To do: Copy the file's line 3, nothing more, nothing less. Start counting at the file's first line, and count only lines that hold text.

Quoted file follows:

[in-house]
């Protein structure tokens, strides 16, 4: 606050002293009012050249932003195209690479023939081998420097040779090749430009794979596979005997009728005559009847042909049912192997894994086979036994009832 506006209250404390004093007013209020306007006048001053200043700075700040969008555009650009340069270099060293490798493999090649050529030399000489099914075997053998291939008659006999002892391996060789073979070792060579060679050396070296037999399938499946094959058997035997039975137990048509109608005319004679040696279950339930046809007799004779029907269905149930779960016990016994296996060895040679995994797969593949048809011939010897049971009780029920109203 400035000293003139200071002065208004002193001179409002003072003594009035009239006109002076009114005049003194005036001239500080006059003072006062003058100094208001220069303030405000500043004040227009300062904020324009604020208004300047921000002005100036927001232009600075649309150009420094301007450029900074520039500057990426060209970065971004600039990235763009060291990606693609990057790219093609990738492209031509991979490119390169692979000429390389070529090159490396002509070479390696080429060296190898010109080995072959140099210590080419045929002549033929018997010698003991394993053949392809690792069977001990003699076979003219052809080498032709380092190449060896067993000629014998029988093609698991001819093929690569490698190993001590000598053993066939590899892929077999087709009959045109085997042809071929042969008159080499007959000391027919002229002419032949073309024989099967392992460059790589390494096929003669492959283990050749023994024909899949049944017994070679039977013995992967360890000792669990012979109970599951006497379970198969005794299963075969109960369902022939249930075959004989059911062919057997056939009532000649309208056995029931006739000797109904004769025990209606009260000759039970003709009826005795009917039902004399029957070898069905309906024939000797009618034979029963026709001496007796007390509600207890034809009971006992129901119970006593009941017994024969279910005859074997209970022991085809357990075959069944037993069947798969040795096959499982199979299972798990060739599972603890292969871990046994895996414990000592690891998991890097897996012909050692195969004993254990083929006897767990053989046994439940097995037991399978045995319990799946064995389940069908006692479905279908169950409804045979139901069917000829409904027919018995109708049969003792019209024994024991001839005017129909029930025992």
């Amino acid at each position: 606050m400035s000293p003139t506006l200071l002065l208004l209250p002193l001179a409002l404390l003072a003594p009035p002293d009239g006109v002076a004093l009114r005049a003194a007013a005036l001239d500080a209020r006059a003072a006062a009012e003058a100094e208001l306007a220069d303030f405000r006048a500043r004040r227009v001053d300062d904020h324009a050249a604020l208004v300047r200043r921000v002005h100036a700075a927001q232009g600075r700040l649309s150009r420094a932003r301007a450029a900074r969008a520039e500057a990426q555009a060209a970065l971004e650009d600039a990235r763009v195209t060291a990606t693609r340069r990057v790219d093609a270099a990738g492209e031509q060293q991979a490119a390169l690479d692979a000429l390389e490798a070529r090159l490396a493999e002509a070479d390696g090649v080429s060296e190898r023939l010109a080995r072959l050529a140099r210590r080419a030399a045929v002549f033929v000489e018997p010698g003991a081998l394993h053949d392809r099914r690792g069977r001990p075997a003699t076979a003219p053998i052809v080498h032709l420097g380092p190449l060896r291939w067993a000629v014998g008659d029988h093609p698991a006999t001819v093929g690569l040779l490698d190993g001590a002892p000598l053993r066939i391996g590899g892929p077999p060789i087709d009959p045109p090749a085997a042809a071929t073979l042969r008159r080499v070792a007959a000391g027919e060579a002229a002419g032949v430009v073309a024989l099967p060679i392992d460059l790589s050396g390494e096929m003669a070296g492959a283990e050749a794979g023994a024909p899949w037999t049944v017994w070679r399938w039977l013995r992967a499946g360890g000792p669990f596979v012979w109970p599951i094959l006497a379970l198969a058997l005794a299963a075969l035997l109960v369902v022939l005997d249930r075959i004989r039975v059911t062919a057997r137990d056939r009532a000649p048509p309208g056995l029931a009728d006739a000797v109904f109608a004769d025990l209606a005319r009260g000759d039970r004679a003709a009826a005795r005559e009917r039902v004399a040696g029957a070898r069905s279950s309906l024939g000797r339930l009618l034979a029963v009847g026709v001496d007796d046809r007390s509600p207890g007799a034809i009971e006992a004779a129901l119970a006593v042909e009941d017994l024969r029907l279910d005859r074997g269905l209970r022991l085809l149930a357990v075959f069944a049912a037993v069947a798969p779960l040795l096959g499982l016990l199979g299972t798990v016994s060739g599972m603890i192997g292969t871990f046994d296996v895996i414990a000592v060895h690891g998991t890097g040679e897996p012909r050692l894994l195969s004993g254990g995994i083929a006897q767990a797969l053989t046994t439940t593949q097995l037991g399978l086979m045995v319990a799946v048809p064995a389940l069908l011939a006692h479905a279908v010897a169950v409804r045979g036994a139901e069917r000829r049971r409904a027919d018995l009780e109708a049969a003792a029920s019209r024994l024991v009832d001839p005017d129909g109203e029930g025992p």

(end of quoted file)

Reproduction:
């Amino acid at each position: 606050m400035s000293p003139t506006l200071l002065l208004l209250p002193l001179a409002l404390l003072a003594p009035p002293d009239g006109v002076a004093l009114r005049a003194a007013a005036l001239d500080a209020r006059a003072a006062a009012e003058a100094e208001l306007a220069d303030f405000r006048a500043r004040r227009v001053d300062d904020h324009a050249a604020l208004v300047r200043r921000v002005h100036a700075a927001q232009g600075r700040l649309s150009r420094a932003r301007a450029a900074r969008a520039e500057a990426q555009a060209a970065l971004e650009d600039a990235r763009v195209t060291a990606t693609r340069r990057v790219d093609a270099a990738g492209e031509q060293q991979a490119a390169l690479d692979a000429l390389e490798a070529r090159l490396a493999e002509a070479d390696g090649v080429s060296e190898r023939l010109a080995r072959l050529a140099r210590r080419a030399a045929v002549f033929v000489e018997p010698g003991a081998l394993h053949d392809r099914r690792g069977r001990p075997a003699t076979a003219p053998i052809v080498h032709l420097g380092p190449l060896r291939w067993a000629v014998g008659d029988h093609p698991a006999t001819v093929g690569l040779l490698d190993g001590a002892p000598l053993r066939i391996g590899g892929p077999p060789i087709d009959p045109p090749a085997a042809a071929t073979l042969r008159r080499v070792a007959a000391g027919e060579a002229a002419g032949v430009v073309a024989l099967p060679i392992d460059l790589s050396g390494e096929m003669a070296g492959a283990e050749a794979g023994a024909p899949w037999t049944v017994w070679r399938w039977l013995r992967a499946g360890g000792p669990f596979v012979w109970p599951i094959l006497a379970l198969a058997l005794a299963a075969l035997l109960v369902v022939l005997d249930r075959i004989r039975v059911t062919a057997r137990d056939r009532a000649p048509p309208g056995l029931a009728d006739a000797v109904f109608a004769d025990l209606a005319r009260g000759d039970r004679a003709a009826a005795r005559e009917r039902v004399a040696g029957a070898r069905s279950s309906l024939g000797r339930l009618l034979a029963v009847g026709v001496d007796d046809r007390s509600p207890g007799a034809i009971e006992a004779a129901l119970a006593v042909e009941d017994l024969r029907l279910d005859r074997g269905l209970r022991l085809l149930a357990v075959f069944a049912a037993v069947a798969p779960l040795l096959g499982l016990l199979g299972t798990v016994s060739g599972m603890i192997g292969t871990f046994d296996v895996i414990a000592v060895h690891g998991t890097g040679e897996p012909r050692l894994l195969s004993g254990g995994i083929a006897q767990a797969l053989t046994t439940t593949q097995l037991g399978l086979m045995v319990a799946v048809p064995a389940l069908l011939a006692h479905a279908v010897a169950v409804r045979g036994a139901e069917r000829r049971r409904a027919d018995l009780e109708a049969a003792a029920s019209r024994l024991v009832d001839p005017d129909g109203e029930g025992p």